Next, let’s get some supplies for the KAL!  You’ll want Maia and Celeste to get the most out of this KAL, and you can work from stash or… we’ve dyed a bunch that’s going in the shop update today at noon (eastern)!   So when that timer gets down to zero, click here for Maia and here for Celeste to grab your favourite colours before they go.

Plus Limited Editions!

We have the most fun dyeing when we let our imaginations run wild, so we’ve created not one but two Limited Editions for this shop update — and they are bursting with colour and just gorgeous!  Scorch is saturated with the colours of fire and heat, and Deluge is shades of cool, refreshing water.  The same colourway looks so different dyed onto both Celeste and Maia and yet blends together perfectly.  Combined in one project — matte and sheen, vibrant and iced — the effect will be stunning!

Official KAL Guidelines

Structure is the spice of life    …have you ever heard that phrase?  No?  Oh.  Well, anyway, a KAL is always more fun with a few guidelines to keep everyone on the same page.  Here’s how the Combining Yarns KAL will work:

  • To get the most out of the KAL (and to be eligible for prizes), you must combine two different SpaceCadet yarns in one project.  We’re suggesting Maia and Celeste (because they’re awesome together) but you can get creative and combine any two SpaceCadet yarns you like.  It’s all about exploring the way different yarns combine!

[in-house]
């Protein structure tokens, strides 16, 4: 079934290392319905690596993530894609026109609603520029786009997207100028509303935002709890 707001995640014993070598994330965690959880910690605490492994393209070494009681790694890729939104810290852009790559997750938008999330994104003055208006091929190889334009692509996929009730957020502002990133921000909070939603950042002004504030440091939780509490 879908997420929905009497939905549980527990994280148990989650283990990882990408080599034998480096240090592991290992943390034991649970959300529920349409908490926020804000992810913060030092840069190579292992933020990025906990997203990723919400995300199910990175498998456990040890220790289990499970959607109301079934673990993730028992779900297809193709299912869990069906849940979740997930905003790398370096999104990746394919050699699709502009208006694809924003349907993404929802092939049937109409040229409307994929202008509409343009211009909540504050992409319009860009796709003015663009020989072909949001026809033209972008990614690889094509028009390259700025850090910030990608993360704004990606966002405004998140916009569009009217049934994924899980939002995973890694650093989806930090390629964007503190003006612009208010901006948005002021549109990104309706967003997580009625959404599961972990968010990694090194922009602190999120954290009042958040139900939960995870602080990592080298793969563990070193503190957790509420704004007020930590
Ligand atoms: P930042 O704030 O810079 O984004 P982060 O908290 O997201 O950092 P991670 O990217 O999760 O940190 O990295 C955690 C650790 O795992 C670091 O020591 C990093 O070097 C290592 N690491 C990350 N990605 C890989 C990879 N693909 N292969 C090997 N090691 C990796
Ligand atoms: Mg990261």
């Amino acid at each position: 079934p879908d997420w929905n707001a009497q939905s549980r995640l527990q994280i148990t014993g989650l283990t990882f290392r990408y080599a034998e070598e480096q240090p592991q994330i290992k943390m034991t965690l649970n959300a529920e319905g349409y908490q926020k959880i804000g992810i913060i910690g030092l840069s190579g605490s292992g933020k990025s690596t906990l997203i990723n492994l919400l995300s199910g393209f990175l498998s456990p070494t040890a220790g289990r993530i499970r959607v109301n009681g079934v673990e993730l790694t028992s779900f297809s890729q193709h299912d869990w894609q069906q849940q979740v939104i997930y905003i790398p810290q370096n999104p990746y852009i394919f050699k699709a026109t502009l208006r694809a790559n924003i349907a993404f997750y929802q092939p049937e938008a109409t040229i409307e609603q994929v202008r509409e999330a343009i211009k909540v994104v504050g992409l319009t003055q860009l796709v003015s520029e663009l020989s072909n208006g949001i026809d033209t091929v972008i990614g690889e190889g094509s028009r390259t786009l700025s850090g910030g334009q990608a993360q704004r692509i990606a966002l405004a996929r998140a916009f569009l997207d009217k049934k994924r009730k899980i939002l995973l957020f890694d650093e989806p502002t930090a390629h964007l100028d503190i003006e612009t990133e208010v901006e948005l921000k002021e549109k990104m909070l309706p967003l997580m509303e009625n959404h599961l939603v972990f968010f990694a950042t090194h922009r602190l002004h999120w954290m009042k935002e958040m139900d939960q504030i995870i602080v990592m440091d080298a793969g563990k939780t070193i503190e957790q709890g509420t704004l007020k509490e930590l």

• Choose any pattern you like, so long as you can combine yarns in it.  Large or small, from a cloak to a shawl, they’re all welcome.  I recommend striping patterns because the yarn changes are build right in, but you can pick whatever suits your fancy as long as you’ve got a plan for incorporating both yarns.  Need pattern ideas?  Don’t worry — we’ve got you covered in the next section.
  • We’ll be casting on on Friday June 23 and binding off on Sunday August 27.  You can work at your own pace but if you want to be eligible for the grand prize at the end of the KAL, you’ll need to be bound off (and posting your finished object photos) by Aug 27.
  • Swatching is highly encouraged ahead of time!  It’s worth it to get to know the two yarns before you launch into your project, because they can sometimes give unexpected results.  Use your swatch to play with striping, test your project’s trickier stitch patterns, get to know the yarns’ textures and, of course, get gauge.
  • Project updates and discussion will be in the SpaceCadet group on Ravelry.  Look for progress threads to go up there regularly during the KAL and then jump in with your photos and updates.  We’ve got a great community of folks who’d love to see them!